Salt, one of the world’s most abundant natural resources, is a natural mineral made up of two elements on the periodic table – sodium and chloride. (Don’t worry, there won’t be an exam at the end of this article.) Salt occurs naturally in the sea, but can also be mined from salt mines on land. There are a variety of different kinds of salt in your local grocery store aisle, so what’s the difference and what is each kind used for? Herein, a primer:

Iodized table salt: This is probably the most common type of salt and the kind you generally use to fill your saltshakers at home. The reason it’s called “iodized” is because today, most salt manufacturers fortify the salt with the mineral iodine, which is an essential mineral for fighting off certain iodine-related diseases like hypothyroidism. But if you need to limit your salt intake, there’s another natural way to get this important mineral into your system — eat more seaweed, which is rich in iodine.

Sea salt: This is salt that is made using evaporated seawater. It generally has larger and coarser crystals than table salt. It is harvested in a number of places in the world, but there are a few standouts. Celtic sea salt is a type of sea salt harvested using a 2,000-year-old method from the water of the Celtic Sea in Brittany, France. Another type of sea salt is fleur de sel (which literally translates to “flower of salt”) which is harvested in the same region of France by manually scraping the top layer off the salt before it sinks to the bottom of a large salt pan. Fleur de sel is considered to be the cream of the crop when it comes to types of sea salts, and one of the most expensive.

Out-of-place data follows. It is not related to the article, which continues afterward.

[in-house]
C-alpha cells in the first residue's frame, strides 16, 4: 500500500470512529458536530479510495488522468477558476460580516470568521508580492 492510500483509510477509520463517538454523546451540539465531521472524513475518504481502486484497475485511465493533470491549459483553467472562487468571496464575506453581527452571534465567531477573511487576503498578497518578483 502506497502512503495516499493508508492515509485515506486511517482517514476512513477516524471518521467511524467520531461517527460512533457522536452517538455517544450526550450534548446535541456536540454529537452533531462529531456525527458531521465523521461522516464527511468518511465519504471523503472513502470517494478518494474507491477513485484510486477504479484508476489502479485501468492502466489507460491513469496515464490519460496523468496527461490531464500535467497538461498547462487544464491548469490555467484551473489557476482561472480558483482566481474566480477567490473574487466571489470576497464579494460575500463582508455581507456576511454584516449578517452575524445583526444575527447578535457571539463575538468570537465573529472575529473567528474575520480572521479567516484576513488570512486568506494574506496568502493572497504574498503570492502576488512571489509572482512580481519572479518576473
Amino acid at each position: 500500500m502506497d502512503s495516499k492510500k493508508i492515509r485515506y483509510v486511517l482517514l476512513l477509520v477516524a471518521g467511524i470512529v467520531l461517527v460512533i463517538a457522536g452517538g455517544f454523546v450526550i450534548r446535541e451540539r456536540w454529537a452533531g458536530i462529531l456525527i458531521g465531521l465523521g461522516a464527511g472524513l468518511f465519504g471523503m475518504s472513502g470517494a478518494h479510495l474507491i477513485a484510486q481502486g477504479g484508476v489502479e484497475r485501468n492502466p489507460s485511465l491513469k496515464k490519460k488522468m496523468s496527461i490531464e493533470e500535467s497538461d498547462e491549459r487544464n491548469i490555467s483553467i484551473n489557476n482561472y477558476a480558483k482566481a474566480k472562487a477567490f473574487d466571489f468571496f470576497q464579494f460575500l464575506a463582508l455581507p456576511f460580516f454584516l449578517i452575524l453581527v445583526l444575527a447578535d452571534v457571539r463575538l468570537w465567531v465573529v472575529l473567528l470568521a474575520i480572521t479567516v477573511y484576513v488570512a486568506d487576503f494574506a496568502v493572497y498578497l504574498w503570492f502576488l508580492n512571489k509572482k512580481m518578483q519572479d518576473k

Pickling salt: This salt has no additives and is generally used in brines to pickle foods. Because it doesn’t have any additives (regular table salt has anti-caking agents and iodine added), it keeps the liquid from clouding up.

Kosher salt: This salt got its name because it is commonly used when preparing kosher meat. Because it has larger, irregular-shaped, and coarser crystals than regular salt, it does a better job of drawing out the blood of the animal, which is required of kosher meat before cooking. This salt is preferred by many cooks because of its milder flavor and lack of additives.

Himalayan pink salt: This salt is harvested in the foothills of the Himalayan mountain range and is basically fossilized sea salt. It gets its characteristic pink color from the amount of minerals in contains, particularly iron. It is generally more expensive than regular salt, but is also considered healthier and more pure.

Black salt: Also known as Kala Namak, black salt is actually a pinkish-grey color. It is mined in India and has a strong sulphuric smell. It is commonly used to spice food in Southeast Asia and has recently become more popular in the U.S. among vegan chefs who use it for the “eggy” flavor.

Though some salts mentioned above are somewhat healthier versions of classic salt — which is not in and of itself a bad thing — current research shows that too much sodium can lead to a host of health problems, but that’s because most of the sodium that is generally consumed in the American diet comes from processed food. (In other words, it ain’t no fleur de sel.) That being said, cooking at home with the salts mentioned above is your best bet for knowing exactly how much sodium you’re consuming and what’s in it. Of course, that’s just a suggestion; feel free to take it with a grain of salt.


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Types of salts

Post by DAV Science Teacher on Tue Sep 08, 2015 5:26 pm

Dear students , start discussing about the types of salts and their properties.